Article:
In seeking both a powerful advocate or a strong candidate for the Republican presidential nomination, the Tea Partiers are likely to get neither.
Elections channel and dilute social movements. This was James Madison’s design, and it works pretty much as he expected. It fragments and filters social movements, and produces a great deal of frustration.
The Tea Party’s strong influence in the Republican Party has paradoxically produced an extremely weak and damaged field of contenders. Tea Party enthusiasm and money encouraged a few very weak candidates (including Herman Cain and Rep. Michele Bachmann), and crowded out a few potentially strong ones. And all of the hopefuls, with the partial exception of Jon Huntsman, were eager to pander to some version of the Tea Party to make progress in the primaries.
Of course, it’s hard to tie the Tea Party to a specific set of policy demands or issues. Activists initially united on opposition to President Obama’s health care reforms. Although there was shared language on the Constitution, limited government, deficits, and taxation, Tea Party groups differed greatly on how to pursue these goals and on their priorities. In the early part of the Tea Party, there was a general agreement to put social issues, specifically abortion and same sex marriage, on the back burner.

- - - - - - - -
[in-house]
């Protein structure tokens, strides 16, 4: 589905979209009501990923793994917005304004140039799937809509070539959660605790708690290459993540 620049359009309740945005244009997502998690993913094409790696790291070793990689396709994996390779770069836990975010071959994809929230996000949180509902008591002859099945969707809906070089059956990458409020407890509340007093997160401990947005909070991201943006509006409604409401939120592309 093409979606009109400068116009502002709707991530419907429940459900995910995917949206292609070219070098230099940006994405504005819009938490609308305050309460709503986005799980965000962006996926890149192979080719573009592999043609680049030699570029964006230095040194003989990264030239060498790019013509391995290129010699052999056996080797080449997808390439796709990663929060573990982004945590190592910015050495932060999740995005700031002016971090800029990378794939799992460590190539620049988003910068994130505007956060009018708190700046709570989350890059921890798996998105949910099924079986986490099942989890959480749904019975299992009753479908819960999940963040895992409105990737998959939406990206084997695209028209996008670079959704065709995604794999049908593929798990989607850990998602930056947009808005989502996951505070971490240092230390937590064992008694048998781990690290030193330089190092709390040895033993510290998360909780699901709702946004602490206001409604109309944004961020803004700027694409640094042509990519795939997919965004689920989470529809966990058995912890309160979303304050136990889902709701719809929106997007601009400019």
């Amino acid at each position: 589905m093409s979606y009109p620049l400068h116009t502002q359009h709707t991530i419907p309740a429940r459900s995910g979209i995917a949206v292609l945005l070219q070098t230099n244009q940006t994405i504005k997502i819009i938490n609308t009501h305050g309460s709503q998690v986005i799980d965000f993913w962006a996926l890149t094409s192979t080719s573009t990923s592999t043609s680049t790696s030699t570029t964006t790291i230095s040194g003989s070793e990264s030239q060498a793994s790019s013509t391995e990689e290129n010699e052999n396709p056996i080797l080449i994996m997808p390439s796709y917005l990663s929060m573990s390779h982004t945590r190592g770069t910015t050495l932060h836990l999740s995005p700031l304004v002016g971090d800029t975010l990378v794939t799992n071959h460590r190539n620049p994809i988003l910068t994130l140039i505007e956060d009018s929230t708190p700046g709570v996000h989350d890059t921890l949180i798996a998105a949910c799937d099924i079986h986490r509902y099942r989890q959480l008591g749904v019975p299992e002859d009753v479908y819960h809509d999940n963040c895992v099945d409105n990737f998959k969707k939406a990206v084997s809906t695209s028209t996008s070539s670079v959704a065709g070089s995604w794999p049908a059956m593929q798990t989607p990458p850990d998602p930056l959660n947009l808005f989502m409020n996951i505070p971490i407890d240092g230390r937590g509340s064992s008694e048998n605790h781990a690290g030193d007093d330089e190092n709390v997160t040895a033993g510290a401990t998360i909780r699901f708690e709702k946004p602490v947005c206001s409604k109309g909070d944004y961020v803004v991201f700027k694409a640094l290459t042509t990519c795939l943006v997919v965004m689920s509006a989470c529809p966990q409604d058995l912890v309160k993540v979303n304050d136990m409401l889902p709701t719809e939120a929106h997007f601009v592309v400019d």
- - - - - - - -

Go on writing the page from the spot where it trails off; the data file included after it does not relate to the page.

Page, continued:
In pursuit of the Republican Party’s presidential nomination, all of the candidates have brought those issues to the fore, and have fought to distinguish themselves by the vigor and authenticity of their commitment to those social issues.
And now, the most charitable interpretation is that Tea Party still has three candidates who appeal to its agenda, but partly and poorly.
Rep. Ron Paul, who has espoused a vision of limited government for decades, plausibly stands for the libertarian stream in the Tea Party, with a notable exception for his opposition to abortion. But Rep. Paul has also alienated the party establishment, which ignores him when possible, offering occasional denigration of his vision of a very restrictive vision of foreign and military policy.
Former Senator Rick Santorum has a history as a social conservative, in Congress and since, and has championed the issues Tea Partiers initially decided were too divisive to organize around. On fiscal matters, he politicked just like a regular Republican.
Finally, former Speaker Newt Gingrich, whose record offers little consistency on any set of issues, has effectively channeled a Tea Party attitude: anger and entitlement. Thus far, he has been able to win support by railing against the media and Washington elites, while deflecting attention from his past, political or personal, or coherent positions on issues. This might be able to carry him a long way, but the obvious reluctance of mainstream Republicans to have Speaker Gingrich top their ticket makes it unlikely.
So, Tea Party efforts are likely to help former Governor Mitt Romney, not a real Tea Partier on any dimension, emerge as the the Republican nominee.
It’s an American story.